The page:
What do we expect, Sen. Townsend?
How about leaders who are more interested in protecting people than guns?
This white Christian Nationalist response to the massacre of innocent children in Texas is a thing. One of the worst of the white Christian nationalists, Mike Huckabee, is all over it, of course.
Phil Zuckerman writes, Mike Huckabee ties mass shootings to an absence of faith in God. Social science proves him wrong:
In the wake of yet another and another and another mass shooting in America — with at least 34 dead in Gilroy, El Paso and Dayton — Mike Huckabee, the former governor turned pundit, repeated his go-to response: Gun violence in our country is all about waning belief in God.
As he piously proclaimed in a recent televised interview: “The common denominator in all of this is … disconnecting from God. … A lot of our country [is] utterly disconnected from any sense of identity with their creator.” Huckabee was even more explicit after the Sandy Hook mass shooting in 2012 that killed 26, including many young children. Such violence occurs, he said, because “we have systematically removed Godfrom our schools.”
Huckabee, the former governor of Arkansas, is far from alone in holding this view. After the latest mass shootings, Texas Lt. Gov. Dan Patrick said on “Fox and Friends” that if Americans don’t adequately praise God, the result will be continued carnage.
So there you have it: Mass shootings in America are the direct result of people not having enough active faith in God.
The interesting thing about this hypothesis is that it is easy to test. You’ve got an independent variable (faith in God) and a dependent variable (gun violence). The hypothesis put forth by Huckabee and other Christian moralizers comes down to this: When a given society has a higher amount of faith in God, the rate of gun violence should be correspondingly lower. Conversely, the lower the amount of faith in God, the higher the rate of gun violence.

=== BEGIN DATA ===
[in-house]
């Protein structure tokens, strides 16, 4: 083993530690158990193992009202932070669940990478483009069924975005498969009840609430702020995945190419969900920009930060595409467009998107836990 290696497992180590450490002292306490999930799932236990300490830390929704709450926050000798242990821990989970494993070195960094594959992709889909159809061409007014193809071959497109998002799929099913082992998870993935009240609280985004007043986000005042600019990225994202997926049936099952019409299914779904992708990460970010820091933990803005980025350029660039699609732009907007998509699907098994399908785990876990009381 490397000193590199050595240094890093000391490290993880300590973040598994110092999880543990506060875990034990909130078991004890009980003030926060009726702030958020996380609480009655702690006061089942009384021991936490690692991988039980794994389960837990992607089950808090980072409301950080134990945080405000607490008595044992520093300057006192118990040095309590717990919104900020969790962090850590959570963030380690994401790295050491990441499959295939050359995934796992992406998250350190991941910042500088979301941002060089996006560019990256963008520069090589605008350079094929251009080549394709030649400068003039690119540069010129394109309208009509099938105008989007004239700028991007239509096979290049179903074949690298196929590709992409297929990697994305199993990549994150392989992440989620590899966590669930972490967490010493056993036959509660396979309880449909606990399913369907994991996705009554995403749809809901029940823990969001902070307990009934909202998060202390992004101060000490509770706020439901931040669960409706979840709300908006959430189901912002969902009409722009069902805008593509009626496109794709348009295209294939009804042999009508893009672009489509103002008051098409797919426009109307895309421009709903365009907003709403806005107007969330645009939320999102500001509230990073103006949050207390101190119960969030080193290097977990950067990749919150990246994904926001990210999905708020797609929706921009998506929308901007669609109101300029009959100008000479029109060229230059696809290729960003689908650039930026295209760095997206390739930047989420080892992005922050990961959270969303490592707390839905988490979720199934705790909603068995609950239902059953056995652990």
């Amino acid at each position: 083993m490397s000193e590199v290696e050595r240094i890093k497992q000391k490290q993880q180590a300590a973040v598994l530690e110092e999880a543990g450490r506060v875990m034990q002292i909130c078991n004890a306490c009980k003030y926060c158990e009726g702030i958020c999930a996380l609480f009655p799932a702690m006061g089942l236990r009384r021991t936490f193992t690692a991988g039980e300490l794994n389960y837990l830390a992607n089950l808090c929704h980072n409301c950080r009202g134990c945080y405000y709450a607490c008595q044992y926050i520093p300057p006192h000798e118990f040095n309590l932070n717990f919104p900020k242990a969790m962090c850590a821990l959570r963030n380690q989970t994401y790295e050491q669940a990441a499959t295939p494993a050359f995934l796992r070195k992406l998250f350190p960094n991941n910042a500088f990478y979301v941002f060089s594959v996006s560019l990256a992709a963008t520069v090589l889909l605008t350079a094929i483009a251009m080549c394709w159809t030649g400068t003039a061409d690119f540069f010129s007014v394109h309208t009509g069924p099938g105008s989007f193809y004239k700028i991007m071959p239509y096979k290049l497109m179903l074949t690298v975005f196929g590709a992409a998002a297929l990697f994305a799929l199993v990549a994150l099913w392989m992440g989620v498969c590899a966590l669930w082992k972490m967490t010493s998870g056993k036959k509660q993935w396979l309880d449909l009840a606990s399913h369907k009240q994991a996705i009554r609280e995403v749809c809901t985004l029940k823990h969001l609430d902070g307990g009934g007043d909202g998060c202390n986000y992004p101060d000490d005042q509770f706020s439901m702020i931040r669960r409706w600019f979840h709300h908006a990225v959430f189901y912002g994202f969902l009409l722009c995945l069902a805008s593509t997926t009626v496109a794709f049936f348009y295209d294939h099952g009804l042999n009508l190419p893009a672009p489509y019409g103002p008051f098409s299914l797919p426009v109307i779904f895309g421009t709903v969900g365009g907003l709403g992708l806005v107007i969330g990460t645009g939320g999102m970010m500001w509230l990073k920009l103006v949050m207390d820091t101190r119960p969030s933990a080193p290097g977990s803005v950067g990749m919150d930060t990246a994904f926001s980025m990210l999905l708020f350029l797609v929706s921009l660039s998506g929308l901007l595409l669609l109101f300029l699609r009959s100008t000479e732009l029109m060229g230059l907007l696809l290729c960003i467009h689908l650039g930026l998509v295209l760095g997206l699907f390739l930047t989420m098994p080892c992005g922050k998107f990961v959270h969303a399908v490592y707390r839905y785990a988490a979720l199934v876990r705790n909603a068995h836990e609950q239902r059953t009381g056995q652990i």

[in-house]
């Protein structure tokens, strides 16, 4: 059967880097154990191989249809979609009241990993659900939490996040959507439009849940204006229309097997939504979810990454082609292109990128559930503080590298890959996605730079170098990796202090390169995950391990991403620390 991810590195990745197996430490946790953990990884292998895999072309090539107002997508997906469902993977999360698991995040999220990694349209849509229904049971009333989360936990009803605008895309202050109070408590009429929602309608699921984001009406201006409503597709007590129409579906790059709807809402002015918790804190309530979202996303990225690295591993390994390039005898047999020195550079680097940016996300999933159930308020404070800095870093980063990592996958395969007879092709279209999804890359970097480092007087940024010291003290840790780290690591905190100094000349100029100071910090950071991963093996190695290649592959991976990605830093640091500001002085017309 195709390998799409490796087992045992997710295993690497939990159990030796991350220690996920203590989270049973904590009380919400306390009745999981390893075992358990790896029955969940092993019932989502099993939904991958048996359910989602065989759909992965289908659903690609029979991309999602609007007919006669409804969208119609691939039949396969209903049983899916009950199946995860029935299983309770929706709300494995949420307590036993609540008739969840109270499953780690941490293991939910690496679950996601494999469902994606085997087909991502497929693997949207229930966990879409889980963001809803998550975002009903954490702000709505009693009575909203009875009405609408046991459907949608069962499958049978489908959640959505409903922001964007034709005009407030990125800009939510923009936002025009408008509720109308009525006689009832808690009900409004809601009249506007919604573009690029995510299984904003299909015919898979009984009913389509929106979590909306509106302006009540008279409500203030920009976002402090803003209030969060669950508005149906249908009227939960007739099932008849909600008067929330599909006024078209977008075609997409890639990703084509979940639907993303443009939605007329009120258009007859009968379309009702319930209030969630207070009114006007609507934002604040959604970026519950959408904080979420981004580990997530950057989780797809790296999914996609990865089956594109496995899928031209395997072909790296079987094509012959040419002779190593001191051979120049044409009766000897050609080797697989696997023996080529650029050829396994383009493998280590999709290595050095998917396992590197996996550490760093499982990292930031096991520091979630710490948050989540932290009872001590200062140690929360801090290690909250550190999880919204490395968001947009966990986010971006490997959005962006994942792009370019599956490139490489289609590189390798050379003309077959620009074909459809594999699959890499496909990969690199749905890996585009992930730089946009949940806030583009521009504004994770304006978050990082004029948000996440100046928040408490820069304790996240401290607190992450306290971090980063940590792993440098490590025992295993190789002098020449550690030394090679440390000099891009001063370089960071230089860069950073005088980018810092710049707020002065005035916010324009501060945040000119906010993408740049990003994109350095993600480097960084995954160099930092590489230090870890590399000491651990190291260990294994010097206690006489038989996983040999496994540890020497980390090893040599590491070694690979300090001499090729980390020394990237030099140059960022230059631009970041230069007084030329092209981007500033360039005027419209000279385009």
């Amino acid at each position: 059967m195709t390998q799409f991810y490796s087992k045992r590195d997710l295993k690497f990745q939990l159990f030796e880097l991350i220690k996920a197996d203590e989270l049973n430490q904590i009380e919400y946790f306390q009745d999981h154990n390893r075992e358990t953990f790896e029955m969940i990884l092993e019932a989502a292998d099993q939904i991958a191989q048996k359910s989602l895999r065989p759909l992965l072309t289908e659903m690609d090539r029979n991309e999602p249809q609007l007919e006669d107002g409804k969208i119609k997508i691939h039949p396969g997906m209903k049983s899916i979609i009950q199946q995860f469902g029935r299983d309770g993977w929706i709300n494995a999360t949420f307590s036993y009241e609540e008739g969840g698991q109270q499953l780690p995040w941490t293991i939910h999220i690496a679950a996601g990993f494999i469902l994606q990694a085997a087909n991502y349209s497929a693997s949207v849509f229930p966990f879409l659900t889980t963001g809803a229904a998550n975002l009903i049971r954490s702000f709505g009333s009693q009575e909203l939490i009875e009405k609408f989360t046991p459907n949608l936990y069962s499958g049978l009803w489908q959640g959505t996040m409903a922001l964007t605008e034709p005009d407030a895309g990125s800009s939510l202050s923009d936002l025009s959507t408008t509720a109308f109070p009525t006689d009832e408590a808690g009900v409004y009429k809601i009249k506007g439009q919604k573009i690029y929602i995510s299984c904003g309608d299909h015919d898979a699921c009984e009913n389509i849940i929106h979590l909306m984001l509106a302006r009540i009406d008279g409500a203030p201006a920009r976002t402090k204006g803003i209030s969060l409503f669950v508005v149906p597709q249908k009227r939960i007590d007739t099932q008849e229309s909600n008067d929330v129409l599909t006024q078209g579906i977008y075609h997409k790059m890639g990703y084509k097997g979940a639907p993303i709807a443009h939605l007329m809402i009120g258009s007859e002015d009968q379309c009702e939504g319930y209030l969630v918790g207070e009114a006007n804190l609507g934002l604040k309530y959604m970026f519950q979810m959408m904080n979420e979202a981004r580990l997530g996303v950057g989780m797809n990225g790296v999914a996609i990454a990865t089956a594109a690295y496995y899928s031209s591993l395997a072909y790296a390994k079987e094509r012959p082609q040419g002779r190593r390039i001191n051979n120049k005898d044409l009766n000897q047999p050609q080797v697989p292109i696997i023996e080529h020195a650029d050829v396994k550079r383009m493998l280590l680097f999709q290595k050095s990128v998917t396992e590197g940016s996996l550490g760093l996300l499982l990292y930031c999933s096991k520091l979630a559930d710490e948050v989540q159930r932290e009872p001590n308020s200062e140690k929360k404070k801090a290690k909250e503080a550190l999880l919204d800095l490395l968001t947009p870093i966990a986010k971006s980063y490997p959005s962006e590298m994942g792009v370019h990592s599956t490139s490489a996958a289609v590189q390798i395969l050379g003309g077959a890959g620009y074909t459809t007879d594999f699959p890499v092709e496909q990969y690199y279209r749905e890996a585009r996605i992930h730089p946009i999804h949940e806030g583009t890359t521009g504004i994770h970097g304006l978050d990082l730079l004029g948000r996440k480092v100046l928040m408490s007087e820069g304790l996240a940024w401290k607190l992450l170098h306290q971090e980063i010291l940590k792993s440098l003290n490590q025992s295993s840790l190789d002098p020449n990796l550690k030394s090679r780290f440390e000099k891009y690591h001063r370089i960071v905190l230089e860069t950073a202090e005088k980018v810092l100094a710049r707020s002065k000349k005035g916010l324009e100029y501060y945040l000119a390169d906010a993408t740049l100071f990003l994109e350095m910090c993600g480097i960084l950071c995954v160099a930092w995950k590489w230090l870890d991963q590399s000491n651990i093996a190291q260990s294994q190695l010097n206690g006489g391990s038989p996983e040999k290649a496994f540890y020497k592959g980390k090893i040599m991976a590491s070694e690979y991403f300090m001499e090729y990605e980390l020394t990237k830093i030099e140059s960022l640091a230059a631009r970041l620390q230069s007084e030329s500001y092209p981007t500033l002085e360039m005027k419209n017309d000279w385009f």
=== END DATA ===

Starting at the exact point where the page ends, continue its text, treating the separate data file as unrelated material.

But social science finds the exact opposite correlation.
The facts show that strong faith in God does not diminish gun violence, nor does a lack of such faith increase gun violence.
Here’s one crystal-clear example: Faith in God is extremely high in the Philippines. One study found that the country “leads the world” in terms of its strength of faith in God, with 94% of people there saying they have always believed in God. Comparatively, the Czech Republic, is one of the most atheistic nations in the world, with only about 20% of Czechs believing in God. According to Huckabee’s hypothesis, violence and murder rates should be much worse in the Czech Republic and much better in the Philippines.
But the reality is different: The murder rate in the Philippines is nearly 10 times higher than it is in the Czech Republic, according to the United Nations Office on Drugs and Crime.
This same correlation holds true for nearly every country in the world: Those with the strongest rates of belief in God — such as El Salvador, Columbia, Honduras, Jamaica, and Yemen — tend to experience the most violence, while those with the lowest rates — such as Japan, Sweden, the Netherlands, Finland, New Zealand and Australia — tend to experience the lowest levels of violence.
Are there exceptions? Yes. For example, New Zealand experienced a horrific mass shooting in March. Norway did as well, in 2011. But when looking at averages and correlations over time, the statistical relationship they reveal is unambiguous: Huckabee’s hypothesis doesn’t hold water.
By any standard measure, the safest countries in the world are highly secularized nations like Iceland, Denmark, Canada, Slovenia and South Korea — where faith in God is very low. And the most dangerous countries include fervently faithful places such as the Central African Republic, Syria, Sudan, Venezuela and Belize — places steeped in faith in God.
But the analysis can also be applied closer to home, to the 50 states. According to the Pew Religious Landscape survey, the states with the strongest levels of faith in God include Louisiana, Arkansas, Alabama, Mississippi, Georgia, South Carolina, North Carolina, Kentucky, Tennessee and Oklahoma. Those with the lowest levels of belief in God are Maine, Vermont, Connecticut, New Hampshire, Rhode Island, Massachusetts, New York, Alaska, Oregon and California. And, as expected, when it comes to homicide rates and violent crime rates in general, the least faithful states in America tend to experience far less than the most faithful.
Of course, there are many different reasons that some nations — or states — have higher rates of violence. For instance, higher rates of gun ownership have been tied to higher rates of domestic homicides. Factors like economics, politics, culture and a host of other aspects of social life also play their part.
But that’s the point. People’s relationship with the divine doesn’t have much, if anything, to do with it. Huckabee’s hypothesis needs to be rejected not only because it is statistically incorrect, but because it’s also inhumane: By blaming mass shootings on a lack of God-worship, he is implicitly asserting that the many victims of gun violence, well, deserved it.